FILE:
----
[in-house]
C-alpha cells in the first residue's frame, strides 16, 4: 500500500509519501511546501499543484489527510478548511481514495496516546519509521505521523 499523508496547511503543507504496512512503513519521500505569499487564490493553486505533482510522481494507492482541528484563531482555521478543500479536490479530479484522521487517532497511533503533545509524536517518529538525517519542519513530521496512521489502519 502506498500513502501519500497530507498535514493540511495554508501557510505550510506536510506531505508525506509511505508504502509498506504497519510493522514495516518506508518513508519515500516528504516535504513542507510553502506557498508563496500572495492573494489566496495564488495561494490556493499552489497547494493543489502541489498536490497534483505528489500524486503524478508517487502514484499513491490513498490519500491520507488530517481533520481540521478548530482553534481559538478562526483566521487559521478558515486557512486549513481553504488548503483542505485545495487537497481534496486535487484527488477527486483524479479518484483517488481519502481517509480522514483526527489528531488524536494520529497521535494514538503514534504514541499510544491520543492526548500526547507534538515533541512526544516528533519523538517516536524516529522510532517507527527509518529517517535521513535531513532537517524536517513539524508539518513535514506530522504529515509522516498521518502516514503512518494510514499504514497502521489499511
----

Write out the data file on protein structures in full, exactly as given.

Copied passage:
[in-house]
C-alpha cells in the first residue's frame, strides 16, 4: 500500500509519501511546501499543484489527510478548511481514495496516546519509521505521523 499523508496547511503543507504496512512503513519521500505569499487564490493553486505533482510522481494507492482541528484563531482555521478543500479536490479530479484522521487517532497511533503533545509524536517518529538525517519542519513530521496512521489502519 502506498500513502501519500497530507498535514493540511495554508501557510505550510506536510506531505508525506509511505508504502509498506504497519510493522514495516518506508518513508519515500516528504516535504513542507510553502506557498508563496500572495492573494489566496495564488495561494490556493499552489497547494493543489502541489498536490497534483505528489500524486503524478508517487502514484499513491490513498490519500491520507488530517481533520481540521478548530482553534481559538478562526483566521487559521478558515486557512486549513481553504488548503483542505485545495487537497481534496486535487484527488477527486483524479479518484483517488481519502481517509480522514483526527489528531488524536494520529497521535494514538503514534504514541499510544491520543492526548500526547507534538515533541512526544516528533519523538517516536524516529522510532517507527527509518529517517535521513535531513532537517524536517513539524508539518513535514506530522504529515509522516498521518502516514503512518494510514499504514497502521489499511